4.0 out of 5 stars Wonderful book from my childhood, but mising the illustrations! 8 July 2013
By Margery L. Goldstein - Published on Amazon.com
Format:Paperback|Verified Purchase
If you read "The Glass Slipper" 40 or 50 years ago, as I did, you may be as disappointed as I am to discover that this Harper Trophy paperback reprint does not include the Shephard illustrations (the same illustrator as "Winnie the Pooh"), which contributed to the enormous charm of the original edition. The are no interior illustrations is in this edition, and the cover illustration is silly; I plan to put a slip-cover over it.

Nonetheless, "The Glass Slipper" is a wonderful version of "Cinderella." The best and most memorable passages are probably the verses, drawn from the original theatrical version: "Is not a scarecrow with a squint a/ Sweeter sight than Araminta?/ Close the eyes, avert the view ... Oh will she, will she fit the shoe?" But some of the non-verse passages have stayed with me over the years -- in particular, hungry Ella's discovery of four beautiful peaches and a game pie left for her by her fairy godmother after she has distributed her bread roll to needy birds.

"The Glass Slipper" is a great read-aloud book, with its sharp characterizations and its rich use of the English language. This week, I am in the middle of plowing through a teen book poorly translated from French; reading "The Glass Slipper" after that is like feeling a silk ribbon after a plastic-gimp lanyard.

P.S.: I must admit (responding to another reviewer's comments) that I have always preferred this to "Martin Pippin in the Apple Orchard," which has always struck me as diffuse, plodding, and twee. I am rereading that one on my Kindle to see if my opinion changes, but so far, no luck.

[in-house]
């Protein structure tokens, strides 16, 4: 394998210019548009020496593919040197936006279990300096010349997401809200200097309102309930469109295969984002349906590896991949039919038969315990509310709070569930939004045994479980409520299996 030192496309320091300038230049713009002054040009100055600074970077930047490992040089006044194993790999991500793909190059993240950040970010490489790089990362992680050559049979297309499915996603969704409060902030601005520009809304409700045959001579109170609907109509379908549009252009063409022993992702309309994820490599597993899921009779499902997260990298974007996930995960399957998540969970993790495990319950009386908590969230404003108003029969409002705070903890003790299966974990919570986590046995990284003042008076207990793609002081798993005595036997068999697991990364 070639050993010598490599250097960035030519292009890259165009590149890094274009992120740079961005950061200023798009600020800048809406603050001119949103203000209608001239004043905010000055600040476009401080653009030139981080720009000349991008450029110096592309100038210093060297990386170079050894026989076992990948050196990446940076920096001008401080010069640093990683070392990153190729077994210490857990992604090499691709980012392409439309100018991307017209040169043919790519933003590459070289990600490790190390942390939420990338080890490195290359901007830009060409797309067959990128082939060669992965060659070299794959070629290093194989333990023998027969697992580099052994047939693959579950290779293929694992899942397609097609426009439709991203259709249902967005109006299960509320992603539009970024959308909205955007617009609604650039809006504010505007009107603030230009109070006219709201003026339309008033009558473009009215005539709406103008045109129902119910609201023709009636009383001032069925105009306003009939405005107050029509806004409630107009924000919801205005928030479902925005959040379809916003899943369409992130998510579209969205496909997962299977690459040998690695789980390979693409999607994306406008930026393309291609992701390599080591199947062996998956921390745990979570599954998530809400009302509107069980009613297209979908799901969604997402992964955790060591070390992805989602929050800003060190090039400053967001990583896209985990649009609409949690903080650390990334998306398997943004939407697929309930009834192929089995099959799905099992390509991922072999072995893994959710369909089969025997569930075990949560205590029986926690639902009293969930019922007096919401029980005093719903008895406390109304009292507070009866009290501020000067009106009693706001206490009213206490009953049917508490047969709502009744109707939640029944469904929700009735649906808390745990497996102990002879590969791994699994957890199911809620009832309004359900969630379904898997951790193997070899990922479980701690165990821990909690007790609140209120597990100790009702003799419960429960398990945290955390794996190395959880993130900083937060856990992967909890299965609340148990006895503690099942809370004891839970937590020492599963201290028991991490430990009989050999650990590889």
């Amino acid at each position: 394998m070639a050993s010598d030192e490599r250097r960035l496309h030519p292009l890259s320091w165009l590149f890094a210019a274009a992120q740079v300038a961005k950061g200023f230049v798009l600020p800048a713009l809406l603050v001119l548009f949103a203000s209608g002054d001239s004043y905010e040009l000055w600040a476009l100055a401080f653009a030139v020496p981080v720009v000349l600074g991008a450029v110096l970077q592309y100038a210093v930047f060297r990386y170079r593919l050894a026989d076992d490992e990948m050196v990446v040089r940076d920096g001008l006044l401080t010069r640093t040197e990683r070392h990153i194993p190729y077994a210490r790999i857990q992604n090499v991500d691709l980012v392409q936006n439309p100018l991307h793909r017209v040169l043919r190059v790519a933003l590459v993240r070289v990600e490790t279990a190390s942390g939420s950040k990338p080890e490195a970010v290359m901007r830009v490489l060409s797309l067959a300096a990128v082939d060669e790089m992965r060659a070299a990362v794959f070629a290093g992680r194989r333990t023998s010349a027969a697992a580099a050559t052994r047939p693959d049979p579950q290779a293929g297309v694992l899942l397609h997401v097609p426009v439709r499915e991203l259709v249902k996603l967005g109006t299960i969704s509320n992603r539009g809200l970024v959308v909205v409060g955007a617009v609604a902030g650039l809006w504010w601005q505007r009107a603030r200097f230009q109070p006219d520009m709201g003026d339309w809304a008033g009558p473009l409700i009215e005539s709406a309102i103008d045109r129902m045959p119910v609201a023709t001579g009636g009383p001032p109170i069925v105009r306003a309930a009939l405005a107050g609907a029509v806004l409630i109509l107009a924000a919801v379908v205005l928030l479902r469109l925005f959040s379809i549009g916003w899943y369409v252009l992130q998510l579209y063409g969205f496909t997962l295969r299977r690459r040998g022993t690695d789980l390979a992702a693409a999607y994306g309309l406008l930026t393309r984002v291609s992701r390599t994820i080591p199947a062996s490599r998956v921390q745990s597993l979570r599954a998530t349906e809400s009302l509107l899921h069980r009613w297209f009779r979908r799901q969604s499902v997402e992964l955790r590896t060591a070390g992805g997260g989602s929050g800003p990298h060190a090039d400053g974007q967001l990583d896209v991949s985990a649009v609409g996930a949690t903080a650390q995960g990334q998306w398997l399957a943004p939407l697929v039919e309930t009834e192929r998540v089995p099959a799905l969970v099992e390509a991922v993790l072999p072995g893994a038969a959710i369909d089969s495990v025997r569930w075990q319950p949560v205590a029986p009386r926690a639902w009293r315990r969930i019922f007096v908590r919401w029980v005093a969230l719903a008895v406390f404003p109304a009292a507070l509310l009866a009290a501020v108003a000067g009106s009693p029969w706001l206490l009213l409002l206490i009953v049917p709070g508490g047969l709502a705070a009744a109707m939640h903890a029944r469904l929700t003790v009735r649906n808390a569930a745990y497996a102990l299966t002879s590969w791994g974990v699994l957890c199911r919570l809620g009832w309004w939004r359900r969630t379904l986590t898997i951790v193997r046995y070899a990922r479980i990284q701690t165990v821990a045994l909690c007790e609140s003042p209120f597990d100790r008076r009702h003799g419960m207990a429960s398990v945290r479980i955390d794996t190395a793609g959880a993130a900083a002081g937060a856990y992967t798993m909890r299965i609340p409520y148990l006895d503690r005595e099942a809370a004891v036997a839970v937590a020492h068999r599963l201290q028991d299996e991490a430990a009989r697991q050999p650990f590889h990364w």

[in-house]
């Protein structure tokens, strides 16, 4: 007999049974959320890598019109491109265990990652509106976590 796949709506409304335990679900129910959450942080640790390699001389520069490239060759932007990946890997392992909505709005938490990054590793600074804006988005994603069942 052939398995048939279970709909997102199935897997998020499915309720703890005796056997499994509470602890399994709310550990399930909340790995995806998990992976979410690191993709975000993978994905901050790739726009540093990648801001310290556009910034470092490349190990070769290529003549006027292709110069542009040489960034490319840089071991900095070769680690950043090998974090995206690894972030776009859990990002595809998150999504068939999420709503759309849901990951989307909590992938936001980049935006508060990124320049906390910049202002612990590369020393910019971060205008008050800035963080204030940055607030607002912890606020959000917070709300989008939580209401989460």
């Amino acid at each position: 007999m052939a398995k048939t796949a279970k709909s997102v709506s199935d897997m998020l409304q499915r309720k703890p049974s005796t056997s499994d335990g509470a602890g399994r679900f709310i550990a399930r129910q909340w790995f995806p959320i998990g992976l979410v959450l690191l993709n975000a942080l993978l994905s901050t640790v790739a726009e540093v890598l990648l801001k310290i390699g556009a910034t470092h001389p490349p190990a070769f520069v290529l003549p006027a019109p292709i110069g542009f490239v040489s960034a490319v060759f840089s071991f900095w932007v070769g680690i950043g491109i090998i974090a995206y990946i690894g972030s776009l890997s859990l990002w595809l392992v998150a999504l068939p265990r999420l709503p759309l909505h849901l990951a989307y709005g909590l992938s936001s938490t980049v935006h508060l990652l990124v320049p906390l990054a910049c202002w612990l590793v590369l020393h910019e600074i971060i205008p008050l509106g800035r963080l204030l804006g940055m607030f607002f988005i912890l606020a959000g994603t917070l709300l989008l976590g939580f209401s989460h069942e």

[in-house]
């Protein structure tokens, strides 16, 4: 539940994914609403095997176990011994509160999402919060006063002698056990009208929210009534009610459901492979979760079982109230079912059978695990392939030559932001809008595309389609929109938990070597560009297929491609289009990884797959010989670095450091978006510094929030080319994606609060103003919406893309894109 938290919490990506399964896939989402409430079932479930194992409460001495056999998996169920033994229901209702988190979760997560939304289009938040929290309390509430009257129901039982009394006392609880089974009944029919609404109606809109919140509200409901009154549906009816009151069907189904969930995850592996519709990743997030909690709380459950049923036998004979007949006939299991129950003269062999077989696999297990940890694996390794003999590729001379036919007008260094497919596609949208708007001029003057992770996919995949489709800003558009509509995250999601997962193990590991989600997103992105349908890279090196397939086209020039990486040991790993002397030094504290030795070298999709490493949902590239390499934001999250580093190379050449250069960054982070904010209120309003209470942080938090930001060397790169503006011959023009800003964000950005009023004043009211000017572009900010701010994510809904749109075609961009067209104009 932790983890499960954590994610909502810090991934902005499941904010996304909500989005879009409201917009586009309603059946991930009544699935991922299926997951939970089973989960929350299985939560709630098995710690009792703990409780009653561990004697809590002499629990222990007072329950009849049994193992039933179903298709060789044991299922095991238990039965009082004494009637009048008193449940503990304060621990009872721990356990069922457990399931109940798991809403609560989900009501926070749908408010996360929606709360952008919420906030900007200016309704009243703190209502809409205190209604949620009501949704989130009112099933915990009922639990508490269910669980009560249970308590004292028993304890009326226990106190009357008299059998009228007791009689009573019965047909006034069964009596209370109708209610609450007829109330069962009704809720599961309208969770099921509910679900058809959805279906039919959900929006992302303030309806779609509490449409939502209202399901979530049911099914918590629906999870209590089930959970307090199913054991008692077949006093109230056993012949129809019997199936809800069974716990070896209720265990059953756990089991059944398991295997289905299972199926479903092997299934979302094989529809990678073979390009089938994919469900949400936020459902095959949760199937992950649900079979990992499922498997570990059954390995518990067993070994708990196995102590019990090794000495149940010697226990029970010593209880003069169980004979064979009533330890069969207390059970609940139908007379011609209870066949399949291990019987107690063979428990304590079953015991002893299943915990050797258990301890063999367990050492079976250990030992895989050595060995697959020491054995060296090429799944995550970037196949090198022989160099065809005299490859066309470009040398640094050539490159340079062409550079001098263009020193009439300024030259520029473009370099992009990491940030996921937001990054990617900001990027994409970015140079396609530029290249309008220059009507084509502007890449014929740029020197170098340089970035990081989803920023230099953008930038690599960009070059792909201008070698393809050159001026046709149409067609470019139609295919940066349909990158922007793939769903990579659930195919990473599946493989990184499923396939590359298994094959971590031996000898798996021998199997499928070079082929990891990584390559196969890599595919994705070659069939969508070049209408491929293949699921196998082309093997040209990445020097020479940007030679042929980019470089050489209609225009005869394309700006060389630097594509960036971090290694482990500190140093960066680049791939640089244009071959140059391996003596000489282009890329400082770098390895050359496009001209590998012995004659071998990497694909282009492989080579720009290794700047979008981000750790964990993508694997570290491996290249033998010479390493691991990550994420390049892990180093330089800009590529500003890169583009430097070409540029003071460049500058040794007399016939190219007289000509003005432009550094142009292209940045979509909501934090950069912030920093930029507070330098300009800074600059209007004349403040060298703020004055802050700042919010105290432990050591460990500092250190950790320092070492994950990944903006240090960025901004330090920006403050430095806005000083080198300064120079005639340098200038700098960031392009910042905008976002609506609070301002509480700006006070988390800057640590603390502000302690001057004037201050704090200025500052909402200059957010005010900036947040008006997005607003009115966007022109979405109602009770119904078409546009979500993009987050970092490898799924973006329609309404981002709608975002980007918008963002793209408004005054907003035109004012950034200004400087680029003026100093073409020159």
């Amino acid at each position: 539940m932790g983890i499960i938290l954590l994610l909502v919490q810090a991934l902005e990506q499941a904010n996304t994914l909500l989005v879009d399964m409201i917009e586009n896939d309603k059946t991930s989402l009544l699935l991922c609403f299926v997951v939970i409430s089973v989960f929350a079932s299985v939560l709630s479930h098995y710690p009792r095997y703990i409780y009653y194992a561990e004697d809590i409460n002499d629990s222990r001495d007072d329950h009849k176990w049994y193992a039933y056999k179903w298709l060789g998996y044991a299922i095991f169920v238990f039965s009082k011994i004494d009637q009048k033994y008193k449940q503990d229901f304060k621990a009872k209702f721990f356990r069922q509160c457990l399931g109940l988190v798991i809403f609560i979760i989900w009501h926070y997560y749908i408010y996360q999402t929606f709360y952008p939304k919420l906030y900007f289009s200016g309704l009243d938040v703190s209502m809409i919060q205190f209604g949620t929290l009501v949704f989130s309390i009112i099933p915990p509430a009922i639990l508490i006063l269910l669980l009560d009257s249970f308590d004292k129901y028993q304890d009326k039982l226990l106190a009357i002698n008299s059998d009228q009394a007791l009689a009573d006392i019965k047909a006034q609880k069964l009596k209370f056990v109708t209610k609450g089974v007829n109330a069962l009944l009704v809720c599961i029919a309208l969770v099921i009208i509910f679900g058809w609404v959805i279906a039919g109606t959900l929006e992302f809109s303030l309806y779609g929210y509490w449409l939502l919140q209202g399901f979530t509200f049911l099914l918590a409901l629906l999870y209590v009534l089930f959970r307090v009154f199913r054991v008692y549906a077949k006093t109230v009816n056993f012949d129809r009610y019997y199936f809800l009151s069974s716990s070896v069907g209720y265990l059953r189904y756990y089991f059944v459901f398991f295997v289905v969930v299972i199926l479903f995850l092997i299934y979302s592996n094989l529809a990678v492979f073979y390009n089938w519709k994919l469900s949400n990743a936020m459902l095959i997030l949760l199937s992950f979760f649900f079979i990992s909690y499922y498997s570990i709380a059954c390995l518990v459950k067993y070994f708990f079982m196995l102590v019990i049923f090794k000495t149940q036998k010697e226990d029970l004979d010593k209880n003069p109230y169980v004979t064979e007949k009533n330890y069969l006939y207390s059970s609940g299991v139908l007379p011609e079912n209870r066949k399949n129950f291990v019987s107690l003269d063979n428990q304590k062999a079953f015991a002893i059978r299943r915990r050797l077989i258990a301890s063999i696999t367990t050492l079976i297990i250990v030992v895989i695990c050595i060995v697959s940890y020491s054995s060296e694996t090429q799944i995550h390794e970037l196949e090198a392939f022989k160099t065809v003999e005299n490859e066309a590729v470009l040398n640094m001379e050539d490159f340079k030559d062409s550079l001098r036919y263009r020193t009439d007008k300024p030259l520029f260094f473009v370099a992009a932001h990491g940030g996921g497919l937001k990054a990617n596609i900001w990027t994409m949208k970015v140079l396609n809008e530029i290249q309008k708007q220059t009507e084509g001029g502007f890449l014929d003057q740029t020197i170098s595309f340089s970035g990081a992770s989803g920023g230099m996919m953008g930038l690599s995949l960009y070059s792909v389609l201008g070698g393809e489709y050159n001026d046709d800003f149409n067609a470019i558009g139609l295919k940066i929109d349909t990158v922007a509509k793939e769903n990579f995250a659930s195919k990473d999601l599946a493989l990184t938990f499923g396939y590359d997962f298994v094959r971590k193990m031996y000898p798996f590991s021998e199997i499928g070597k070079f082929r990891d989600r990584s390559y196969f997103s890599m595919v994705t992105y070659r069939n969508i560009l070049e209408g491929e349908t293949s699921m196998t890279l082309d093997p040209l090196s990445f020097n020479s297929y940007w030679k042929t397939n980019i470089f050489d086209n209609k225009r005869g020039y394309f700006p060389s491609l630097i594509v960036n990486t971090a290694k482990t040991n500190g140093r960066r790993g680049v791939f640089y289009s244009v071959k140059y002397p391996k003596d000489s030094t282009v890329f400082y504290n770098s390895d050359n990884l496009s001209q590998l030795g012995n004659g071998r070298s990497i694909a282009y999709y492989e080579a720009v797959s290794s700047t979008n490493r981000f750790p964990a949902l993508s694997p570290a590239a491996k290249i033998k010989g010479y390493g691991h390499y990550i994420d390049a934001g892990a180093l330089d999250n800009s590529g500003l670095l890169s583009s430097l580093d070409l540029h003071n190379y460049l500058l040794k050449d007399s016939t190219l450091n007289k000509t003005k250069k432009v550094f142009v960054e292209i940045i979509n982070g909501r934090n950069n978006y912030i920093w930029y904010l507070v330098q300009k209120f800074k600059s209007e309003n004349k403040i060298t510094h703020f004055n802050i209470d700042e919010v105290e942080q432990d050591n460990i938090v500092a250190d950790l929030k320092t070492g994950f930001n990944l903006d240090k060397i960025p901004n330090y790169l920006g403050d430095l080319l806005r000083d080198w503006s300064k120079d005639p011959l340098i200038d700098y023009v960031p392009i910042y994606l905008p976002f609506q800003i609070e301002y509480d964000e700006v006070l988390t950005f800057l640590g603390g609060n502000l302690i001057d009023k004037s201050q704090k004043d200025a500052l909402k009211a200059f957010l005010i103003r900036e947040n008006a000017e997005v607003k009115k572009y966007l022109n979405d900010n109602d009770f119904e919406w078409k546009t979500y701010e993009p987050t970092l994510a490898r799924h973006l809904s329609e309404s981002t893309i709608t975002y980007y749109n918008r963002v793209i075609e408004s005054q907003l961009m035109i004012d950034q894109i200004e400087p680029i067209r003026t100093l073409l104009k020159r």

5.0 out of 5 stars Remembering a good read... 4 Jan 2011
By Rebecca Manring - Published on Amazon.com
When I was in high school, I worked at the local public library. There were books I would happen upon and would then read them if they looked interesting. I remember seeing this book on the shelf while working in the children's department, but I don't remember now why it appealed to me. I remember it was light blue with a pencil drawing on the front. Funny that I remember that 25 years later. As so many other reviewers have mentioned, it was the creativity of the story that has made it one book I have not forgotten. Now as a mother, I take my children to the library with my list of "good books" and we get things from my list (I recommend the "1000 good books" list from classical homeschooling.org) and it is books like this that will feed my children's minds and not just fill their time. These are the stories that make them late to do other work, the "just let me finish the chapter?" books. The ones that will make them look up the title on the internet 25 years after reading them just so others will know of the treasure of finding a great read. And as a mother, I know their minds are safe as their imaginations troll new worlds created by Farjeon. I can't wait for my daughter to find this one. I just might read it aloud to relive the wonder of it!